“And this god of yers is a birdman like y’self? Goodness, is it the big fella what’s grumblin’ in anger, back where I picked y’all up?” The grasshopper rubs his legs together, producing a wiry sound.
“Old Ajralan is no ‘birdman,’ grasshopper,” Fassn says. “He is the worlds’ connoisseur, an aesthete of highest order.” He bows. “I am Fassn, his fingertips, his eardrums, his taste buds.”
Cang snorts. Fassn whirls on him. “Something funny little man?”
Cang bristles and by instinct his hand finds his dagger’s hilt. “Watch your words, taste buds,” he says.
“Boys, boys, I won’t be havin’ no fightin’ on my wagon. My old beast of burden’s fickle, like to stick and run as pull on through, gettin’ up into her years as she is.”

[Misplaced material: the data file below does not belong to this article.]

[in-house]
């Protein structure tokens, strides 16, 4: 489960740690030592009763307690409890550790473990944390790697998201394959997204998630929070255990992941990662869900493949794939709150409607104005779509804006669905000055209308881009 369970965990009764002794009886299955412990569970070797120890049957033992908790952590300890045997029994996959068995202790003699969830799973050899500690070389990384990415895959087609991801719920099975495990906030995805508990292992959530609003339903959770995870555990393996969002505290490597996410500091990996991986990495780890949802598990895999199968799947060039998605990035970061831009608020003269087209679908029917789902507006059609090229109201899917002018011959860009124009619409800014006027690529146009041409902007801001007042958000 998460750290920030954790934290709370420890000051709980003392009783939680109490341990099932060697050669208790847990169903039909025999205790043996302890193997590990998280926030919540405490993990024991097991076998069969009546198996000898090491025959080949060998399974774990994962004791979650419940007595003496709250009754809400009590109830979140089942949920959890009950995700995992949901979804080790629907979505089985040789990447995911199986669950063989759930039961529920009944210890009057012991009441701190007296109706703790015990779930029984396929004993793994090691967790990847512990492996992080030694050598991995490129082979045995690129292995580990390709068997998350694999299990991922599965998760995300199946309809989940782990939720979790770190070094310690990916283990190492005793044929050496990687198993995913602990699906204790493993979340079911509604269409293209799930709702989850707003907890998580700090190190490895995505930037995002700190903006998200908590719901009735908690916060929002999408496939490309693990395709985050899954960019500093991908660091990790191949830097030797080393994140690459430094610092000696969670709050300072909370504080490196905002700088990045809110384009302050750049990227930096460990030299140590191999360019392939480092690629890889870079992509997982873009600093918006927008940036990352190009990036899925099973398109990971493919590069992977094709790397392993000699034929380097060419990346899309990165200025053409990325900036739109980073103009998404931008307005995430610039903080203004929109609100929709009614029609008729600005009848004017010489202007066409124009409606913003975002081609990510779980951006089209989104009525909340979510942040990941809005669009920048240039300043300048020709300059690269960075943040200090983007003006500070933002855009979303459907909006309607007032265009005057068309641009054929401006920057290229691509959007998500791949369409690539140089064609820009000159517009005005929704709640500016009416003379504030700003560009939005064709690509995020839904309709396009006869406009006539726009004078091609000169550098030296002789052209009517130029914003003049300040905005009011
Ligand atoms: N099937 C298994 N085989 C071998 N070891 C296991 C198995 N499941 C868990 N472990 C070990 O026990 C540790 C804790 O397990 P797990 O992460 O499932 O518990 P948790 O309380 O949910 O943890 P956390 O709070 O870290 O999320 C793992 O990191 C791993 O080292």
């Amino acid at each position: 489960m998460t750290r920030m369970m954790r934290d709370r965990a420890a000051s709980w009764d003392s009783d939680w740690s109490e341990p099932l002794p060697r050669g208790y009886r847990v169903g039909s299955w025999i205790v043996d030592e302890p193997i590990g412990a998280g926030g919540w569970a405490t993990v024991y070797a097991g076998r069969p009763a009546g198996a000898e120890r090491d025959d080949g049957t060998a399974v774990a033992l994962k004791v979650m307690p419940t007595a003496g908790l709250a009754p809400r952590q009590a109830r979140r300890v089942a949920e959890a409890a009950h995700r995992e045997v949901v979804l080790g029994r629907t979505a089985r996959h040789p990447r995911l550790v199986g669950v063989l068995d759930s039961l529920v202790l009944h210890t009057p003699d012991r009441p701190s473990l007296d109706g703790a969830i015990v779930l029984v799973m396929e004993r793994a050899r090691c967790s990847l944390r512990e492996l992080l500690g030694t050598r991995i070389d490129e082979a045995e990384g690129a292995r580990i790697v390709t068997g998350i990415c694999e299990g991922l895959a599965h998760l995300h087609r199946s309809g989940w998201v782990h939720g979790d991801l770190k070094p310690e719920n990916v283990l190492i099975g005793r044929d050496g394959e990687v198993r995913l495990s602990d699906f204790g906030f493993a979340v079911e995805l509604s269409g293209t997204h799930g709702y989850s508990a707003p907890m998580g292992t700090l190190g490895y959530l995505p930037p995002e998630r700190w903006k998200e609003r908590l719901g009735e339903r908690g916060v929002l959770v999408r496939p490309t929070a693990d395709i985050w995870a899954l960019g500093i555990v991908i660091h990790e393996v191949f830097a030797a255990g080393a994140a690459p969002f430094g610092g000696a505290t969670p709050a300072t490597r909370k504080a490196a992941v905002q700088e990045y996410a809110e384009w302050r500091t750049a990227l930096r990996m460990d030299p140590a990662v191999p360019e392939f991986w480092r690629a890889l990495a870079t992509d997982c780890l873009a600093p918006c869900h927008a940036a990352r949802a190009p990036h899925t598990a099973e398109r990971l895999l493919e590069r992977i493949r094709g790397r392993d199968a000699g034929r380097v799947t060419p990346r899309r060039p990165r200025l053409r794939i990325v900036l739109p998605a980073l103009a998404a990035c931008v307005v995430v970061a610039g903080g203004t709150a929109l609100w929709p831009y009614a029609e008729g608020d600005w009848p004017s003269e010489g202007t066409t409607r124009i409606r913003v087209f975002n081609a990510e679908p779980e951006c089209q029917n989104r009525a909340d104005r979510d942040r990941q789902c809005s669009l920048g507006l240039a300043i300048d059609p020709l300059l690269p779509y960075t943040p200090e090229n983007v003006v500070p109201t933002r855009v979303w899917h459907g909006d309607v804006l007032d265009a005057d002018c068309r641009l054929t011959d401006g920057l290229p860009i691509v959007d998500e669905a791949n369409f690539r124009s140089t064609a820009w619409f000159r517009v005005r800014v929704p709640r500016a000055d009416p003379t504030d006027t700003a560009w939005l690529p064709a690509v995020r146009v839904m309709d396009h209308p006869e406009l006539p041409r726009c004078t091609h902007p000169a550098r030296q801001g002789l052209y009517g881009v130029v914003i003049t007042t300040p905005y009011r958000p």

Shayn sits up. “Where are we going?”
such conceit, pre-conceived, of an output
regardless of setting
with a few tiny details all laid out in place
don’t forget ’em
or you’ll miss
The grasshopper tells tall tales of tall reeds. His home is far afield, under a bramble, by a stream. He lives with his wife and three children, all grasshoppers themselves.
“Normally we’s afraid of folks like y’all,” he says, gesturing to Fassn, with his gauzy wings. “Birds and the like’s wont to eat grasshoppers like us, stature or no.”
Fassn says, “I’m not a bird.”
“No, I suppose not,” the grasshopper says.
“I’m a devoted servant and appendage of Old Ajralan.”
“Who’s that now?”
Fassn looks to his companions, exasperated.
“A god Fassn believes in,” Shyan says.
“Spirit man,” Abia adds.
The grasshopper blinks his compound eyes. Fassn scoffs.
and another thing
decision’s made, so eat my cake
and have it too, why don’t I?
two mattresses, welcome guests
the bugs on the wall?